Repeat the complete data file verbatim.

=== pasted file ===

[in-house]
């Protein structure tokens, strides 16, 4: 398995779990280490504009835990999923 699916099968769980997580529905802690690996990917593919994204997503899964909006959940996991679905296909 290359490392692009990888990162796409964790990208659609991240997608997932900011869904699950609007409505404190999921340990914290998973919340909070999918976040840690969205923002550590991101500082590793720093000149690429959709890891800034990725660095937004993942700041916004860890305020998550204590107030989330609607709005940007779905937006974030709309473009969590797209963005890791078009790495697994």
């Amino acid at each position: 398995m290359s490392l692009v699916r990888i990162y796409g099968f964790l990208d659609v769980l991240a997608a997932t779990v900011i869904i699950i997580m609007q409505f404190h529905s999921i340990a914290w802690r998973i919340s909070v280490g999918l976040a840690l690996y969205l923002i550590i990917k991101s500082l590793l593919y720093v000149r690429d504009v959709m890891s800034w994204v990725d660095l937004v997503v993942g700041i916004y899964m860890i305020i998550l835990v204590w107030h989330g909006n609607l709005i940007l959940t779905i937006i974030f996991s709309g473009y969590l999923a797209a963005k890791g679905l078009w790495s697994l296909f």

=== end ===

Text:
[in-house]
């Protein structure tokens, strides 16, 4: 398995779990280490504009835990999923 699916099968769980997580529905802690690996990917593919994204997503899964909006959940996991679905296909 290359490392692009990888990162796409964790990208659609991240997608997932900011869904699950609007409505404190999921340990914290998973919340909070999918976040840690969205923002550590991101500082590793720093000149690429959709890891800034990725660095937004993942700041916004860890305020998550204590107030989330609607709005940007779905937006974030709309473009969590797209963005890791078009790495697994």
């Amino acid at each position: 398995m290359s490392l692009v699916r990888i990162y796409g099968f964790l990208d659609v769980l991240a997608a997932t779990v900011i869904i699950i997580m609007q409505f404190h529905s999921i340990a914290w802690r998973i919340s909070v280490g999918l976040a840690l690996y969205l923002i550590i990917k991101s500082l590793l593919y720093v000149r690429d504009v959709m890891s800034w994204v990725d660095l937004v997503v993942g700041i916004y899964m860890i305020i998550l835990v204590w107030h989330g909006n609607l709005i940007l959940t779905i937006i974030f996991s709309g473009y969590l999923a797209a963005k890791g679905l078009w790495s697994l296909f």